Book Value – The book value of a company is obtained from the balance sheet by taking the adjusted historical cost of  assets and subtracting the liabilities. Tangible book value is calculated the same way as finding regular book value, except that intangible assets (like goodwill) are excluded in the calculation. Using book value does not provide a true indication of a the value of a company, nor does it take into account the cash flow that can be generated by the assets of a company. It is a crude method of valuing a company, and should only be used in special circumstances, for example where a company has little or no track record and no certain future earnings, or in cases where the company has been running at a loss.

Replacement Cost – Replacement cost reflects the expenditures required to replicate the operations of the company. Figuring replacement cost is essentially a set-it-up-yourself or buy decision.

Appraised Value of Assets – The difference between the appraised value of assets, and the appraised value of liabilities is the net appraised value of the firm. This approach may be most commonly used in a liquidation analysis because it reflects the divestiture of the underlying assets rather than the on-going operations of the firm.

Excess Earnings – In order to obtain a value of the business using the excess earnings method, a premium is added to the appraised value of net assets. This premium is calculated by comparing the earnings of a business before a sale and the earnings after the sale, with the difference referred to as excess earnings. Assuming that the business is run more efficiently after a sale, the total amount of excess earnings is capitalized (e.g., the difference in earnings is divided by some expected rate of return) and this result is then added to the appraised value of net assets to derive the value of the business.

3) Comparable Company Value Multiple
This method involves selecting a group of companies (often listed companies) that, on average, are representative of the company that is to be valued. The financial or operating data for each comparable company  (like earnings or book value) is compared to each its total capitalization to obtain a valuation multiple. An average of these multiples is then applied to derive the value of the company.

Because the comparable companies will have different characteristics than the firm undergoing the valuation, premiums or discounts may be applied to the target company. Unlike listed companies, privately held firms do not have an actively traded market for their shares. This will result in private companies almost always being valued at a discount to their listed company peers.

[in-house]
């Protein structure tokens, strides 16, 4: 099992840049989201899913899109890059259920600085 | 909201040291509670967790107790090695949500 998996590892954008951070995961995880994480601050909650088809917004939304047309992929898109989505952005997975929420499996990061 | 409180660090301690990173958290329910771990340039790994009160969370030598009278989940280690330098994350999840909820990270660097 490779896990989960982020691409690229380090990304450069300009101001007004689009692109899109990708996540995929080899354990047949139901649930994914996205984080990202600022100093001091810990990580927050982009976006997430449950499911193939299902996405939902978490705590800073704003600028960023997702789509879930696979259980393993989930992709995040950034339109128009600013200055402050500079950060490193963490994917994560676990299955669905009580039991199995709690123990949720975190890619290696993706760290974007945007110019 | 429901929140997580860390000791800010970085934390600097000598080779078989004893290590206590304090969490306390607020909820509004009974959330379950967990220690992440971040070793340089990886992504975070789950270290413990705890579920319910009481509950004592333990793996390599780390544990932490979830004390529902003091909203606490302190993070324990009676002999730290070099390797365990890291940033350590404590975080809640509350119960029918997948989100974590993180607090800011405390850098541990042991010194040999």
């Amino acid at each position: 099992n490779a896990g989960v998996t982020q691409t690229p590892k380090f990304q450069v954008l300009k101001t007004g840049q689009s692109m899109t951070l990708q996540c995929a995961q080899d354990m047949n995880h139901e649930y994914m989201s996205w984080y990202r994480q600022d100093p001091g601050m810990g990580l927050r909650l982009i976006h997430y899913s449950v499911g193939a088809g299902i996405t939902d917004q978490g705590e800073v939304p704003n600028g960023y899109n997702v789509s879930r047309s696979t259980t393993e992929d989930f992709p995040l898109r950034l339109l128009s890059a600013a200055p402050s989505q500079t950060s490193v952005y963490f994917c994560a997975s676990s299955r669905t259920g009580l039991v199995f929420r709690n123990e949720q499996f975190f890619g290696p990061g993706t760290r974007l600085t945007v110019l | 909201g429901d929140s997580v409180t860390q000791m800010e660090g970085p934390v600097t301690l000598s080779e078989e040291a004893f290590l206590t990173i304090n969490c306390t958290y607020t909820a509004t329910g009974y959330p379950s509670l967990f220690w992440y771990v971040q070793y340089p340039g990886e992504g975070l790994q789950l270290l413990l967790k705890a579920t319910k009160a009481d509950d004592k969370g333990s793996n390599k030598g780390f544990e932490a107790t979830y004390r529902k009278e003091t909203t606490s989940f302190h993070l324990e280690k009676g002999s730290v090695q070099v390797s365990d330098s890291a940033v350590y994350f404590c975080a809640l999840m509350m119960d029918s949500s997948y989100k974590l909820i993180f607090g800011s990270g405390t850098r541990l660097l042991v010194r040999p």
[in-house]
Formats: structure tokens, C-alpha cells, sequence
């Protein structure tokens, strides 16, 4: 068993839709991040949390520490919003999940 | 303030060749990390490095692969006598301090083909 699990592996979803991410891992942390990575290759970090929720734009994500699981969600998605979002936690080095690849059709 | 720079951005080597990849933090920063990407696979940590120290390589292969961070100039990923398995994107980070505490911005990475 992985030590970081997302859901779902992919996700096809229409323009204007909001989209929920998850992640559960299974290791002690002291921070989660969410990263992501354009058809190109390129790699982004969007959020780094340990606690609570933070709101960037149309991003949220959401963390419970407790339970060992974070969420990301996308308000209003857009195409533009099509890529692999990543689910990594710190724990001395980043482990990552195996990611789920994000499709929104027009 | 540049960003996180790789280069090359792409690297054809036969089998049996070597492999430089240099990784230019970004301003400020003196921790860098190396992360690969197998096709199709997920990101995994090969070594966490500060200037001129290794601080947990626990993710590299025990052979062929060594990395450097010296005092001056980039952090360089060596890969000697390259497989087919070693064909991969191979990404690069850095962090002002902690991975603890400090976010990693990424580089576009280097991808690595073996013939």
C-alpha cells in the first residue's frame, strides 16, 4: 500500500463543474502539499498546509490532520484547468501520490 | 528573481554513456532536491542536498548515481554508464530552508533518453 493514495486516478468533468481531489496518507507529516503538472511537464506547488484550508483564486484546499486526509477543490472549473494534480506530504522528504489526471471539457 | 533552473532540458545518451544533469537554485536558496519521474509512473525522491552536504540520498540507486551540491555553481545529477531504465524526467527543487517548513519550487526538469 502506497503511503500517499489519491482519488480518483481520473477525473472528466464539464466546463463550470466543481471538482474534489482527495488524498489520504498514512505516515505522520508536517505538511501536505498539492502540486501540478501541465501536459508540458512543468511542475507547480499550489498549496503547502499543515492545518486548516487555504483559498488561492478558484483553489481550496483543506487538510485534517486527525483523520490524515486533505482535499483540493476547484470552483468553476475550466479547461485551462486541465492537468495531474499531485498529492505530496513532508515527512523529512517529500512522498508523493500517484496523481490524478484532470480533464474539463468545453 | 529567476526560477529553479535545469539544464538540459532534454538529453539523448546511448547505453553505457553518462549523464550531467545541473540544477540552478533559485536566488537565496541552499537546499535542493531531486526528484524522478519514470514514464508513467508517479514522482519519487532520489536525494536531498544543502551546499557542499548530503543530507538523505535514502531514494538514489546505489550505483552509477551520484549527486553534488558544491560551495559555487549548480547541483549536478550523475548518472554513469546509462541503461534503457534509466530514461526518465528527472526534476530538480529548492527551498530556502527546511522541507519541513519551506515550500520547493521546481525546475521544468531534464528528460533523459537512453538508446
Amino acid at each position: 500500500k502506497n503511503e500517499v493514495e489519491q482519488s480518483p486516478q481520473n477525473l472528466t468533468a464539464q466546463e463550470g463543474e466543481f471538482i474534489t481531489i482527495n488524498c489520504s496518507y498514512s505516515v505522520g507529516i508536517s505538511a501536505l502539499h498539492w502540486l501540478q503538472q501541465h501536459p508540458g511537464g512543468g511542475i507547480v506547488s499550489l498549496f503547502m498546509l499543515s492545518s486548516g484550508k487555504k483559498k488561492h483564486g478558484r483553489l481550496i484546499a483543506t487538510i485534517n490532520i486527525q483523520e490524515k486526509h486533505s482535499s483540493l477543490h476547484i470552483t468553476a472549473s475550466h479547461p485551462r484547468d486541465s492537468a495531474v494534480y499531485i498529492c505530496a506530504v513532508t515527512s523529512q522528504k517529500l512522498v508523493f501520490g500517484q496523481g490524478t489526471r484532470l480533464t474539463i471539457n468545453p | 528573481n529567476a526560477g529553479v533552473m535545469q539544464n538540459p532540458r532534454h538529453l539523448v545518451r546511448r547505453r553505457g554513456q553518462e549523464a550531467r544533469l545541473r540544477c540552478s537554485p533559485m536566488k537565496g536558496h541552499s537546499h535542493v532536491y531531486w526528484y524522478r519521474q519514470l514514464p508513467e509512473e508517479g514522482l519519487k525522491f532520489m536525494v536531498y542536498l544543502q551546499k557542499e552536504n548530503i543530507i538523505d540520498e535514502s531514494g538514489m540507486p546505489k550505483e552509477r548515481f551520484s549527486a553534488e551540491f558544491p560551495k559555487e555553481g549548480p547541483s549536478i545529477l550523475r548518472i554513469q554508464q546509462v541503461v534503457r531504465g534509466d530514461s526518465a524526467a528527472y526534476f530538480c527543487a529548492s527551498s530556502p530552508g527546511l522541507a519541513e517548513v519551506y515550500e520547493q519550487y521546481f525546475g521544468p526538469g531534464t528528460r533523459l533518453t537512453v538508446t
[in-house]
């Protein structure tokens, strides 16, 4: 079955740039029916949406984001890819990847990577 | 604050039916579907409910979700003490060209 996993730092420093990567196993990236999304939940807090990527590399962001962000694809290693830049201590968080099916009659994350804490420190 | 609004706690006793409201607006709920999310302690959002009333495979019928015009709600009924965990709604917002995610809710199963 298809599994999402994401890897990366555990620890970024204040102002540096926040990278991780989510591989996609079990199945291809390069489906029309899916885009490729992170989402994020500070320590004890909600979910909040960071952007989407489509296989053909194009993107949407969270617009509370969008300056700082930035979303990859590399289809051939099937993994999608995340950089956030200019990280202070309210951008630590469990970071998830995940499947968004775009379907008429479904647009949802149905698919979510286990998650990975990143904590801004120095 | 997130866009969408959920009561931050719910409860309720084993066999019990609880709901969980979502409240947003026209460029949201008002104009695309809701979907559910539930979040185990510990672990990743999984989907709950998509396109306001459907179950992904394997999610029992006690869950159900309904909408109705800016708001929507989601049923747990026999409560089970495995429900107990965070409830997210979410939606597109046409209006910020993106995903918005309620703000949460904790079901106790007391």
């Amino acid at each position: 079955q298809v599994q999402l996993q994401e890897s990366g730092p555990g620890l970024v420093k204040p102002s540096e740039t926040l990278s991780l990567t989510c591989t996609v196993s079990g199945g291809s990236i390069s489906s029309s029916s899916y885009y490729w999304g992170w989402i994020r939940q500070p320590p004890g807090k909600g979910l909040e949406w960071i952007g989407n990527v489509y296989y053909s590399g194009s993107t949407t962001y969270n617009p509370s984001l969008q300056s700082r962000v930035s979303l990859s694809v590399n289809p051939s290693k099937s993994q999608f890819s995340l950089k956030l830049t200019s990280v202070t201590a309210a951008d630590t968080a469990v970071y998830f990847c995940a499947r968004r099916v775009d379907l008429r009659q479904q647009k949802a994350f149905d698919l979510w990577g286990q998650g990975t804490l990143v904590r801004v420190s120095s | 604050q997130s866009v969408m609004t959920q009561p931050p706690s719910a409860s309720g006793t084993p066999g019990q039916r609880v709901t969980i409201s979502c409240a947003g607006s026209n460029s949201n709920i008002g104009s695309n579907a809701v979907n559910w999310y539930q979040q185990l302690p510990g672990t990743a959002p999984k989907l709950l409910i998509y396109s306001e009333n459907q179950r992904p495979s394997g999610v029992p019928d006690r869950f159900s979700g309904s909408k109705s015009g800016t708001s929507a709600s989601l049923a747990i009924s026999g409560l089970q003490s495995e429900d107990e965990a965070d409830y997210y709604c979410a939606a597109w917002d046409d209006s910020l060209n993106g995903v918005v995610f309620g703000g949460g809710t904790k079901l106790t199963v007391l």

4) Discounted Cash Flow
Discounted cash flow is the preferred tool to value businesses. What sets this approach apart from the other approaches is that it is based on projected, future operating results rather than on historical operating results.

Discounted cash flow analysis consists of
1) projecting future cash flows
2) deriving a discount rate and
3) applying this discount rate to the future cash flows and terminal value.

This detailed analysis depends on accurate financial projections and discount rate assumptions. The resulting company valuation is the sum of discounted future cash flows and the discounted terminal value.

1) Projecting Future Cash Flows – The first step in conducting a discounted cash flow analysis is to project future operating cash flows over a projected holding period, generally five years. These projections are generally done before debt (but after taxes) to obtain an accurate indication of future free cash flow. The future free cash flow is the cash left over after operating the business and investing in necessary property, plant and equipment, but before servicing debt or paying out any cash to owners.

2) Discount Rate – The second step in the discounted cash flow analysis is to develop a discount rate. The discount rate is also referred to as the weighted average cost of capital (WACC) and is premium thought of as a percentage which represents the return expected by an owner of the company commensurate with the risk associated with the investment. For example, a risky Internet start-up with little in the way of a demonstrated track record, would receive a higher discount rate than a company with a long history of growth and profitability and more obvious future prospects. Discount rates are generally calculated by deriving the cost of equity capital and the after-tax cost of debt (note that although the cash flows are projected on a debt free basis, it is important to derive a WACC based in part on the expected cost of debt, since this reflects the level of risk for the company). These financing costs are weighted and result in a WACC percentage, or discount rate. The cost of equity capital is generally determined using the capital asset pricing model (CAPM), which is based on three inputs: (1) the risk free rate (the expected return on long term government bonds , (2) the beta, which is a measure of the relative riskiness of the company (compared to the market), and (3) the equity risk premium (the expected rate of return on common stocks in the long run). The derived discount rate is applied to the projected future cash flows to determine the present value of the future cash flows.